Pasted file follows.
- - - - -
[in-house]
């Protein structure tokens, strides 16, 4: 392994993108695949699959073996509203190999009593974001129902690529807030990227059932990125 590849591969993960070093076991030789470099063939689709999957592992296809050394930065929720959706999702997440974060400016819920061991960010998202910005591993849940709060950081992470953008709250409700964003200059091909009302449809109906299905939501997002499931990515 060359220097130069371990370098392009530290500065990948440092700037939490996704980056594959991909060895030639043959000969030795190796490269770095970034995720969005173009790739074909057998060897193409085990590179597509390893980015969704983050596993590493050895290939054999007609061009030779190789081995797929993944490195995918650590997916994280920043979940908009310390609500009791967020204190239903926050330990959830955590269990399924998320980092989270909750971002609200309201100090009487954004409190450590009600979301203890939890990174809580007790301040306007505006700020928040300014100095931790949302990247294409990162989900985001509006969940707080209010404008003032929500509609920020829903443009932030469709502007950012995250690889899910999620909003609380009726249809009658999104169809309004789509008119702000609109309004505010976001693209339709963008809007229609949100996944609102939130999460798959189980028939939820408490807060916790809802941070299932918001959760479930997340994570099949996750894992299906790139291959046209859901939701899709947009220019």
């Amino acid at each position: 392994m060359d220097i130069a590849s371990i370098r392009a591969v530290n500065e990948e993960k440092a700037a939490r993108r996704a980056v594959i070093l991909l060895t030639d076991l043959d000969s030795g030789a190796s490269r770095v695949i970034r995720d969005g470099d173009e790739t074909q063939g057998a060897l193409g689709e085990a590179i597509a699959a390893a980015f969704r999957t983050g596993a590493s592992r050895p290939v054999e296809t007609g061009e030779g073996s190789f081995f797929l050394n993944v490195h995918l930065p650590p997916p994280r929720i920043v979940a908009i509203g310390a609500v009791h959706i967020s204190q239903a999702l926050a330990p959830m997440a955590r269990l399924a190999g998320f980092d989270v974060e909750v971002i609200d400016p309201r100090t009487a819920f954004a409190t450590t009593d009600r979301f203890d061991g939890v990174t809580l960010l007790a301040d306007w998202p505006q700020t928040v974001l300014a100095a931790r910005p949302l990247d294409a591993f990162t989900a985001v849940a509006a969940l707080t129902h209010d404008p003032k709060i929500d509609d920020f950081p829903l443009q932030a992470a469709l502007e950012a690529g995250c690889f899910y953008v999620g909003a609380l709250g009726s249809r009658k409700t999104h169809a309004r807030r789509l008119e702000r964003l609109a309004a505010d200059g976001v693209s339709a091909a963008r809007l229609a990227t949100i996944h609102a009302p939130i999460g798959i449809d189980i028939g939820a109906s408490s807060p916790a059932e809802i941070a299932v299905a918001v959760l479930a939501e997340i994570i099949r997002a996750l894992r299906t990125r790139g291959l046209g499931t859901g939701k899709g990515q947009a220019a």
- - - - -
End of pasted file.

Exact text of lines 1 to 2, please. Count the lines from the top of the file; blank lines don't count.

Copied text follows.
[in-house]
């Protein structure tokens, strides 16, 4: 392994993108695949699959073996509203190999009593974001129902690529807030990227059932990125 590849591969993960070093076991030789470099063939689709999957592992296809050394930065929720959706999702997440974060400016819920061991960010998202910005591993849940709060950081992470953008709250409700964003200059091909009302449809109906299905939501997002499931990515 060359220097130069371990370098392009530290500065990948440092700037939490996704980056594959991909060895030639043959000969030795190796490269770095970034995720969005173009790739074909057998060897193409085990590179597509390893980015969704983050596993590493050895290939054999007609061009030779190789081995797929993944490195995918650590997916994280920043979940908009310390609500009791967020204190239903926050330990959830955590269990399924998320980092989270909750971002609200309201100090009487954004409190450590009600979301203890939890990174809580007790301040306007505006700020928040300014100095931790949302990247294409990162989900985001509006969940707080209010404008003032929500509609920020829903443009932030469709502007950012995250690889899910999620909003609380009726249809009658999104169809309004789509008119702000609109309004505010976001693209339709963008809007229609949100996944609102939130999460798959189980028939939820408490807060916790809802941070299932918001959760479930997340994570099949996750894992299906790139291959046209859901939701899709947009220019």